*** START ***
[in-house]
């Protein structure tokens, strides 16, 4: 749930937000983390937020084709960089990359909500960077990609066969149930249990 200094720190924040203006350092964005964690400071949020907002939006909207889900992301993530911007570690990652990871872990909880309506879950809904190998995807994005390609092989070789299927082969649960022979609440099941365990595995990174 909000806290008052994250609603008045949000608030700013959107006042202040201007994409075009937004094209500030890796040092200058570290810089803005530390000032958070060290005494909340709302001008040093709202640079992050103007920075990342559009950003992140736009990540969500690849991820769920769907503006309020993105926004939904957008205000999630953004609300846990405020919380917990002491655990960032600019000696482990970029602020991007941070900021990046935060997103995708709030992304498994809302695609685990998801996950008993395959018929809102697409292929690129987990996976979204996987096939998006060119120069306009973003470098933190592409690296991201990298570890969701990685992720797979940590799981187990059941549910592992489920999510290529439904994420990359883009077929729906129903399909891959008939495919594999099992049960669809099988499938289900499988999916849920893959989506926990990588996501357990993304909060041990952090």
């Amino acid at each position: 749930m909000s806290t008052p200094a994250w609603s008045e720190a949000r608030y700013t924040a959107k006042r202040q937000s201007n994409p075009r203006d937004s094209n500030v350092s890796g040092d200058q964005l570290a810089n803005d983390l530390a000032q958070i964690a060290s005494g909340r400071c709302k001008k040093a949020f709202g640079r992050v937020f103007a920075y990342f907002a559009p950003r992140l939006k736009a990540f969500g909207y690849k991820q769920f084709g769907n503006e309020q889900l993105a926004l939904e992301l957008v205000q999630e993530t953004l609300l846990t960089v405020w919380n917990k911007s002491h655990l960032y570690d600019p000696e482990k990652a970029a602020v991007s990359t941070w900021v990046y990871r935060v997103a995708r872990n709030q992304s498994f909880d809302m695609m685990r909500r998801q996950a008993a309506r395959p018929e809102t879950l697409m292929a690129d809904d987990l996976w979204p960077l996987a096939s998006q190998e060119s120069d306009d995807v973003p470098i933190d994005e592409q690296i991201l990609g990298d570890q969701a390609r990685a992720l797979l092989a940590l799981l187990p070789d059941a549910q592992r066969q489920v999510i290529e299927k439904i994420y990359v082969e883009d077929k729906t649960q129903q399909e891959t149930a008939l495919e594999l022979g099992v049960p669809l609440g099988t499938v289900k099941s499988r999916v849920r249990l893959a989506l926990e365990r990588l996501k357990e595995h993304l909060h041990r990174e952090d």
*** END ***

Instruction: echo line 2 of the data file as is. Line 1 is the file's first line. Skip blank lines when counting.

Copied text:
């Protein structure tokens, strides 16, 4: 749930937000983390937020084709960089990359909500960077990609066969149930249990 200094720190924040203006350092964005964690400071949020907002939006909207889900992301993530911007570690990652990871872990909880309506879950809904190998995807994005390609092989070789299927082969649960022979609440099941365990595995990174 909000806290008052994250609603008045949000608030700013959107006042202040201007994409075009937004094209500030890796040092200058570290810089803005530390000032958070060290005494909340709302001008040093709202640079992050103007920075990342559009950003992140736009990540969500690849991820769920769907503006309020993105926004939904957008205000999630953004609300846990405020919380917990002491655990960032600019000696482990970029602020991007941070900021990046935060997103995708709030992304498994809302695609685990998801996950008993395959018929809102697409292929690129987990996976979204996987096939998006060119120069306009973003470098933190592409690296991201990298570890969701990685992720797979940590799981187990059941549910592992489920999510290529439904994420990359883009077929729906129903399909891959008939495919594999099992049960669809099988499938289900499988999916849920893959989506926990990588996501357990993304909060041990952090």